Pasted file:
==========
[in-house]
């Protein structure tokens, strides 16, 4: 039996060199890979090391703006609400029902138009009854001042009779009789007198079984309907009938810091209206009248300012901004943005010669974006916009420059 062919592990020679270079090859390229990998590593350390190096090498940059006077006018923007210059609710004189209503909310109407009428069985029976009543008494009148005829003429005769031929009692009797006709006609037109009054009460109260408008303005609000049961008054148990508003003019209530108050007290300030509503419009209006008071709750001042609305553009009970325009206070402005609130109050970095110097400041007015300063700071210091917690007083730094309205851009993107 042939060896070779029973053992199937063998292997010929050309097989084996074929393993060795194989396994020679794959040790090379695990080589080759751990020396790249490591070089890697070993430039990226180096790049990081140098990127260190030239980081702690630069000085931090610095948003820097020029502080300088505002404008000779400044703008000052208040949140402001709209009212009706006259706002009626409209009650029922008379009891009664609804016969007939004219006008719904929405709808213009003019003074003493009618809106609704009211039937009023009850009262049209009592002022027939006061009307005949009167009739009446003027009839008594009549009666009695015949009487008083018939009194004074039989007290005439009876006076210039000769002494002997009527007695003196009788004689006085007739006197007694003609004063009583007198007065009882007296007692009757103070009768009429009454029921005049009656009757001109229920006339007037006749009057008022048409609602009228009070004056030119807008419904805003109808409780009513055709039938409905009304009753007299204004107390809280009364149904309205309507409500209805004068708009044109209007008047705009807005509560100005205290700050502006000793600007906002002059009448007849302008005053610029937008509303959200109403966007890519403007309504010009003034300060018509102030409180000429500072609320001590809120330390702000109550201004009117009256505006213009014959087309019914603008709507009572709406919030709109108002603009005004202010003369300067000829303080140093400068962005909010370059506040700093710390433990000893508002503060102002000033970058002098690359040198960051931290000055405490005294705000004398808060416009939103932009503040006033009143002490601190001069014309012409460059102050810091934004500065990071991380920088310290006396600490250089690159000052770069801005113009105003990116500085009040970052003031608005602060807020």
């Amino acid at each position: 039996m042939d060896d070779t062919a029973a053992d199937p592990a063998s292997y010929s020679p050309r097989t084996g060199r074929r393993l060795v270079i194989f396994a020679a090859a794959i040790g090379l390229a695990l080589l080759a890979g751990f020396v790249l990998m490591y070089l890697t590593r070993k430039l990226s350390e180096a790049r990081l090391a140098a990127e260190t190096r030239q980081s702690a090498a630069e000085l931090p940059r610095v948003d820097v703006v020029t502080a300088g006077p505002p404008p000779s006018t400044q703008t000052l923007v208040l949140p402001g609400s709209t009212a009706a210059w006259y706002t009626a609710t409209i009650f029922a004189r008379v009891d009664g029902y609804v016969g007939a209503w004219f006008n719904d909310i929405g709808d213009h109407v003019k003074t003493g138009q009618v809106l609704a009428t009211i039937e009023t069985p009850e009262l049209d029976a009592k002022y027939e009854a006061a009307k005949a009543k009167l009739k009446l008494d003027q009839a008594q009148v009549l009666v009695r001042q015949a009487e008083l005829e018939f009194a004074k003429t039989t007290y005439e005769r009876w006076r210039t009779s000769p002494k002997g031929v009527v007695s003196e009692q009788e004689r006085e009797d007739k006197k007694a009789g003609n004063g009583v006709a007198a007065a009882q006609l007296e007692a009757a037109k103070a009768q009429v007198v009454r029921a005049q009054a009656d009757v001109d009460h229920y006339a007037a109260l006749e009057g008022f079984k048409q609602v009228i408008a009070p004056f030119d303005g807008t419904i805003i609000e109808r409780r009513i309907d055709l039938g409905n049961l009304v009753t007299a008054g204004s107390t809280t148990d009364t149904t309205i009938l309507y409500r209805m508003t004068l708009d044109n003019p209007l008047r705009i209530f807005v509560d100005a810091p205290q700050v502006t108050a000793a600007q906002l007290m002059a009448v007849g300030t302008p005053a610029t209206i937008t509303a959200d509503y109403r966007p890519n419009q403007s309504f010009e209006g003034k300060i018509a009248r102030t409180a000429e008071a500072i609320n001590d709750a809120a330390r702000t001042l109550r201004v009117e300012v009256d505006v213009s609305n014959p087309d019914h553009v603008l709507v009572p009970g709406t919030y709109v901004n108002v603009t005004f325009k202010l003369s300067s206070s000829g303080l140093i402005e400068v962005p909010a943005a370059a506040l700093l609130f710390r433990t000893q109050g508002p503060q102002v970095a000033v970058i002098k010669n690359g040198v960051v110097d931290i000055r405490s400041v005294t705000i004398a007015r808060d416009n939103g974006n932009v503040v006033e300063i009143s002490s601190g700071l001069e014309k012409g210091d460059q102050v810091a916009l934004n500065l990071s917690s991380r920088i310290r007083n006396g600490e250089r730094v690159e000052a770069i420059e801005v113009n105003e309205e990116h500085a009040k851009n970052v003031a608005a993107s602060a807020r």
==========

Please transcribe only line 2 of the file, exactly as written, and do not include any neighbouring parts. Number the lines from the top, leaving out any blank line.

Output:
């Protein structure tokens, strides 16, 4: 039996060199890979090391703006609400029902138009009854001042009779009789007198079984309907009938810091209206009248300012901004943005010669974006916009420059 062919592990020679270079090859390229990998590593350390190096090498940059006077006018923007210059609710004189209503909310109407009428069985029976009543008494009148005829003429005769031929009692009797006709006609037109009054009460109260408008303005609000049961008054148990508003003019209530108050007290300030509503419009209006008071709750001042609305553009009970325009206070402005609130109050970095110097400041007015300063700071210091917690007083730094309205851009993107 042939060896070779029973053992199937063998292997010929050309097989084996074929393993060795194989396994020679794959040790090379695990080589080759751990020396790249490591070089890697070993430039990226180096790049990081140098990127260190030239980081702690630069000085931090610095948003820097020029502080300088505002404008000779400044703008000052208040949140402001709209009212009706006259706002009626409209009650029922008379009891009664609804016969007939004219006008719904929405709808213009003019003074003493009618809106609704009211039937009023009850009262049209009592002022027939006061009307005949009167009739009446003027009839008594009549009666009695015949009487008083018939009194004074039989007290005439009876006076210039000769002494002997009527007695003196009788004689006085007739006197007694003609004063009583007198007065009882007296007692009757103070009768009429009454029921005049009656009757001109229920006339007037006749009057008022048409609602009228009070004056030119807008419904805003109808409780009513055709039938409905009304009753007299204004107390809280009364149904309205309507409500209805004068708009044109209007008047705009807005509560100005205290700050502006000793600007906002002059009448007849302008005053610029937008509303959200109403966007890519403007309504010009003034300060018509102030409180000429500072609320001590809120330390702000109550201004009117009256505006213009014959087309019914603008709507009572709406919030709109108002603009005004202010003369300067000829303080140093400068962005909010370059506040700093710390433990000893508002503060102002000033970058002098690359040198960051931290000055405490005294705000004398808060416009939103932009503040006033009143002490601190001069014309012409460059102050810091934004500065990071991380920088310290006396600490250089690159000052770069801005113009105003990116500085009040970052003031608005602060807020």